.thumbnail { height: 500px; }

Meet Abby J.

Capes that Care for National Autism Awareness Month

With National Autism Awareness month just around the corner, we are excited to launch our new Capes that Care campaign featuring an amazing mom, Abby J., whose son Jack was diagnosed with autism close to a decade ago. Since Jack is now 10 years old, that decade of living with autism has made him and his mom an incredibly amazing pair. They have learned so much through trial and error and are now ready to share their story with others. Moms are often perceived as heroes by their kiddos for a multitude of reasons. Abby’s story, which demonstrates a new level of patience, endurance and hope, will undoubtedly show you why she is a hero to her son and so many others.

Autism is the fastest growing developmental disorder. It impacts the normal development of the brain in the areas of social interaction, communication skills, and cognitive function. Individuals with autism typically have difficulties in verbal and non-verbal communication, social interactions, and leisure or play activities. Autism now affects 1 in 68 children and boys are four times more likely to have autism than girls. About 40% of children with autism do not speak. Autism greatly varies from person to person (no two people with autism are alike) and therefore trial and error and perseverance are key in finding treatment.

Abby is a mother of three handsome boys. The oldest of them, 10.5 years old Jack, was diagnosed with Autism when he was a toddler.

Abby did wonder at times if there was something unique about Jack’s behavior but despite these early warning signs, the pediatrician deemed Jack’s behavior as “playful and spirited.” It wasn’t until the family moved to the Madison area and had access to The Waisman Center, a pediatric development clinic, that Jack was diagnosed with autism.  His was a unique case in that he exhibited many signs of Aspergers Syndrome, but his early language delays, and a few other symptoms led four different doctors to settle on an Autism diagnosis. The lead doctor at Waisman advised that they treat the symptoms that troubled Jack (sensory issues, toileting issues, anxiety issues, hyperactivity, etc.) separately rather than tackling the condition as a whole.

Please take a few minutes to learn about Abby and her emotional journey.

SAMIMAY: What resource did you find most helpful after Jack’s Autism diagnosis?

Abby: As anyone in this digital age, we were inundated with countless books/doctors/therapies/pills which *could* help. It took a few weeks to decide where to start. In my searching, I had come across The Feingold Association, created by a physician in the 1970s. Feingold researches additives in food and the effects those additives can have on humans, mainly children. Getting rid of all artificial colors, flavors and preservatives from our meals seemed a daunting task on top of having 3 kids in diapers and all our other daily challenges. But I rationalized that it wouldn’t cost much and I couldn’t come up with a single source to suggest that taking food dyes out of my child’s diet could be harmful. So we started there.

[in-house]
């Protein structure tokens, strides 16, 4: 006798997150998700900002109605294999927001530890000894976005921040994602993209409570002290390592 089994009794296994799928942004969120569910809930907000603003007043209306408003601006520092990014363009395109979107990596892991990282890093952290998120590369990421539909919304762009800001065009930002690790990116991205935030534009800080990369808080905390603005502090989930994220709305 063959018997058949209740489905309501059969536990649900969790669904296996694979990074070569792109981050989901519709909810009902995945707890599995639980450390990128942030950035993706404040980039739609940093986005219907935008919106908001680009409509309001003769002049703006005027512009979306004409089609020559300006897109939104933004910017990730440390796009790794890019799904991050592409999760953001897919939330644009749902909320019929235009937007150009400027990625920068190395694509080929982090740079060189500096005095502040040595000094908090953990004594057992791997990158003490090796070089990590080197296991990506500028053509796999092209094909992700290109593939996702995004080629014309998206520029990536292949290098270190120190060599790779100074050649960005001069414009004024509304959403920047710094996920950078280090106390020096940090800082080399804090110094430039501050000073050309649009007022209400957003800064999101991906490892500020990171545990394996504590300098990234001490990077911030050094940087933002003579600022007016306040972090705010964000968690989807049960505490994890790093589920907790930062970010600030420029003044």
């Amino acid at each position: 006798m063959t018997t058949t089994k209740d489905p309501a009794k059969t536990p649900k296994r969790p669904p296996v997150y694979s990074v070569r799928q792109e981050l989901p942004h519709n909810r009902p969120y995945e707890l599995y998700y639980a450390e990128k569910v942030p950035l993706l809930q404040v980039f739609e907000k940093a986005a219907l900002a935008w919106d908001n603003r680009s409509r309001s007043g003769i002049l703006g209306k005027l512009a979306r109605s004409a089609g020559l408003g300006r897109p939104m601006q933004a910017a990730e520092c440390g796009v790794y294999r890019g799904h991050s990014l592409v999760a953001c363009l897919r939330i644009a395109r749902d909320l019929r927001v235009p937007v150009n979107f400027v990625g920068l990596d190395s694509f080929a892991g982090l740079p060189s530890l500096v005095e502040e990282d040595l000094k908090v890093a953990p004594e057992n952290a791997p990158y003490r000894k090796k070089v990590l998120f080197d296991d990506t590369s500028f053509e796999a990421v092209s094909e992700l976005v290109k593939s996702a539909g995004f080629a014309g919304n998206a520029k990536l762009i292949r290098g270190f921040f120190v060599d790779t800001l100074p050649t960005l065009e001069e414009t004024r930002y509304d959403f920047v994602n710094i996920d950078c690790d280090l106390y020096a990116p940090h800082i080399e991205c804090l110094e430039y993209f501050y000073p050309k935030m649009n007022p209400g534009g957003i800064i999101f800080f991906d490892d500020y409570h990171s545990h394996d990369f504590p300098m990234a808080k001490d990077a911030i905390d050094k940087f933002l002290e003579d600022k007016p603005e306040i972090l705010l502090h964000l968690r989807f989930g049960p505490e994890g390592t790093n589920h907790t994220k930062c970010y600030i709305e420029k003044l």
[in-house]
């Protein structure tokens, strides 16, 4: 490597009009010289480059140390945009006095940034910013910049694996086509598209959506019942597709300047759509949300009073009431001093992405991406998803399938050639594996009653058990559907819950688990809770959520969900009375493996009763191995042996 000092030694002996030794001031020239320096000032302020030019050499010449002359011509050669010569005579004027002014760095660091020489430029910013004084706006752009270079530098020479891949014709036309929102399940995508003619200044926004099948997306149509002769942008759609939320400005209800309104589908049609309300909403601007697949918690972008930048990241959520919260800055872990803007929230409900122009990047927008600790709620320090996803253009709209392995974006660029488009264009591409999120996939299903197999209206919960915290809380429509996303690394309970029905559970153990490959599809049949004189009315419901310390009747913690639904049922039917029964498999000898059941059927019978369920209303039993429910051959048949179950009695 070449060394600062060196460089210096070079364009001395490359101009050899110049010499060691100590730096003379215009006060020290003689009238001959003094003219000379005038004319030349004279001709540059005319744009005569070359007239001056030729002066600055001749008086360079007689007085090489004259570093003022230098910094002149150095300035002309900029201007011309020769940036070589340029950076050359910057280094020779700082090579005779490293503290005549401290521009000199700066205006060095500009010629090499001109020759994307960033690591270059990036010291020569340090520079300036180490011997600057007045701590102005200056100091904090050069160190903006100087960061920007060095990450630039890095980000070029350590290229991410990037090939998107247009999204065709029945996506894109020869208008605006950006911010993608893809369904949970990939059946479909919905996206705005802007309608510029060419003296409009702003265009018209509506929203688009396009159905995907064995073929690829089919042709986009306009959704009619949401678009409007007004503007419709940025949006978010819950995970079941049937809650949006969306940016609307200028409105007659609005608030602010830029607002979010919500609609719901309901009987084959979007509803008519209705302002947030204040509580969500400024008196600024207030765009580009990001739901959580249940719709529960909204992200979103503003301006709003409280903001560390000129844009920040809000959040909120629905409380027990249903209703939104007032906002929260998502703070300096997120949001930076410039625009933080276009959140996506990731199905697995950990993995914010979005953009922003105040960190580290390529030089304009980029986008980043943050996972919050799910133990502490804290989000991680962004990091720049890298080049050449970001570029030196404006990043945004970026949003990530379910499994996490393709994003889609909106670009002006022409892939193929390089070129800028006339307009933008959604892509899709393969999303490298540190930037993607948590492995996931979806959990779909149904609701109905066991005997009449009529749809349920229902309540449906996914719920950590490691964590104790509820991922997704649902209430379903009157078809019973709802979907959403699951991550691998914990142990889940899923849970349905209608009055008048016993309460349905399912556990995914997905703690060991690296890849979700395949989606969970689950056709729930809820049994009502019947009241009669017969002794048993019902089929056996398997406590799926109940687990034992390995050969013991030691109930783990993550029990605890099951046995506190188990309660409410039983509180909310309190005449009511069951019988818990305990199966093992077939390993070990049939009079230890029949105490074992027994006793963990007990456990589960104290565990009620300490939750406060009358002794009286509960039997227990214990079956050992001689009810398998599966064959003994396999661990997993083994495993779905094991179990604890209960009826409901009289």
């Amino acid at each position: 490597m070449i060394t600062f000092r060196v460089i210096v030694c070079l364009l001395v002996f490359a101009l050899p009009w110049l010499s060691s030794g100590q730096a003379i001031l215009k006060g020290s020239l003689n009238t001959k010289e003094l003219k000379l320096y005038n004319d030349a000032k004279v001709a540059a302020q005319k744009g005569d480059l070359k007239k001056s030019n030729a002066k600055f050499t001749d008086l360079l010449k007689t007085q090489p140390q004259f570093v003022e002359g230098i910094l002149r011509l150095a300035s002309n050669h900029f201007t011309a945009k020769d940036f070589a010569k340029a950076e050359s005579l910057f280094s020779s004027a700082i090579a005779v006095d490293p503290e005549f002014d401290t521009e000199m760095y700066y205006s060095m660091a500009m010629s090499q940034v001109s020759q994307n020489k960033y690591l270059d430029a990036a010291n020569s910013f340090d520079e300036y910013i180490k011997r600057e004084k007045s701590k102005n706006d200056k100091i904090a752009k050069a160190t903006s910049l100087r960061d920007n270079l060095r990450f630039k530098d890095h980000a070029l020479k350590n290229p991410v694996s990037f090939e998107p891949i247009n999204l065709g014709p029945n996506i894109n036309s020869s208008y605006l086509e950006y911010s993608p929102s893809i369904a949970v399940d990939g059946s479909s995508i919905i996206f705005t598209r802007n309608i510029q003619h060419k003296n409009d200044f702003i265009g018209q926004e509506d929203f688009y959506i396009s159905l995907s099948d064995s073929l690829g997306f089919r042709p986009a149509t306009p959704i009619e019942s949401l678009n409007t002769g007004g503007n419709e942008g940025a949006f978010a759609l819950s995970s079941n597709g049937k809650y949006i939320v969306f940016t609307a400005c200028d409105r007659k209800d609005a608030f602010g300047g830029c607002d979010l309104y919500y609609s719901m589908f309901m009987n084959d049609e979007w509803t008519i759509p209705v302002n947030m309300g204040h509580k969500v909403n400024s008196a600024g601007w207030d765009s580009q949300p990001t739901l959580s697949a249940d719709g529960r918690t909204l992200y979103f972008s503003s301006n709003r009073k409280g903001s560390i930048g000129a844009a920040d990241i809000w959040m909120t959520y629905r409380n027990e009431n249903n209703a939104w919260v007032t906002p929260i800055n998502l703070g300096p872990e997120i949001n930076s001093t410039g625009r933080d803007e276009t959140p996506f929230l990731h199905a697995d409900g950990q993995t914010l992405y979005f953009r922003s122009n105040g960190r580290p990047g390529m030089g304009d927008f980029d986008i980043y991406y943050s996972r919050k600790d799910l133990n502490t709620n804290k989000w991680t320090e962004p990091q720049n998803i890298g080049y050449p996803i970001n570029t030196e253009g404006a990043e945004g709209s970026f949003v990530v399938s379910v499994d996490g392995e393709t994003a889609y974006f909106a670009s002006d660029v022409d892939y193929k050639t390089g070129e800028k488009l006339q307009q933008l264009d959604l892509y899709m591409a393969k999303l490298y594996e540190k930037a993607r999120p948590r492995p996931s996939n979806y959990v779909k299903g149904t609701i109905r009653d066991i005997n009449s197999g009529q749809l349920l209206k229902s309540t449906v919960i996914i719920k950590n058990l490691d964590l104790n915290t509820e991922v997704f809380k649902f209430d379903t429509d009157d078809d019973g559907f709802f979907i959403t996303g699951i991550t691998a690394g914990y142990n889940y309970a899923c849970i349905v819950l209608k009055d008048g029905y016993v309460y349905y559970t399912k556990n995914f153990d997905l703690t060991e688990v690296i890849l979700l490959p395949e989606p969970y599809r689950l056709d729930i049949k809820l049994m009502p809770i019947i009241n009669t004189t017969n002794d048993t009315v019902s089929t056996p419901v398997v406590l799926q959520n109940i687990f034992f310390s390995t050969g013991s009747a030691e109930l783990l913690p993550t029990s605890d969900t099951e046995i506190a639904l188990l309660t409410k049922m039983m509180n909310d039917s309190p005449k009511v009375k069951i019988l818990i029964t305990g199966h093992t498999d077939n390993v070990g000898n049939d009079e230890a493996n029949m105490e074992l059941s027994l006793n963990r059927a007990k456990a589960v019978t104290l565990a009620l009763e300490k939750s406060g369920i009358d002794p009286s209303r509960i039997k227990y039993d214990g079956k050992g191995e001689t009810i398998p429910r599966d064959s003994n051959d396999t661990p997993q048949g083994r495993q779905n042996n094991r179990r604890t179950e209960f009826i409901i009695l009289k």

At first glance it seemed we could just read labels to help clean up our diet, but I learned food label laws still allow for some fibbing as to what is actually on the ingredient list. So we ended up joining the Feingold Association which gave me a shopping guide with thousands of foods that were guaranteed safe. We relied heavily on that book for our early Feingold grocery days! I will never forget the day I came around the corner of the grocery store and saw another mom shopping with her book. Instant connection! But more importantly, I had access to thousands of other Feingold families across the US and beyond whose kids were also struggling through their days. Whose kids were finding tremendous success in a shift towards more natural foods. 

To say our family found success would be a wild understatement. Jack’s raging fits started to subside. He let me cut his hair. He asked for socks and cookies and Curious George. He slowed down. He slept past 5 am. And on day four, he looked at me and for the first time in his life told me he loved me. 

We never looked back.

Feingold definitely did not cure Jack’s Autism, but it took all of the unnecessary emotion and rage away from everyday tasks like choosing a cup, getting dressed, walking through a store, etc. 

It opened the door for him to be able to tolerate the lengthy treatments and therapies that consumed our next two years. It allowed him, over time, to verbalize what he didn’t like about wearing socks or hearing loud noises. And that dialogue really helped his therapists fine tune their time together and help him finally feel better.

SAMIMAY: How did Jack’s Autism change your outlook on motherhood?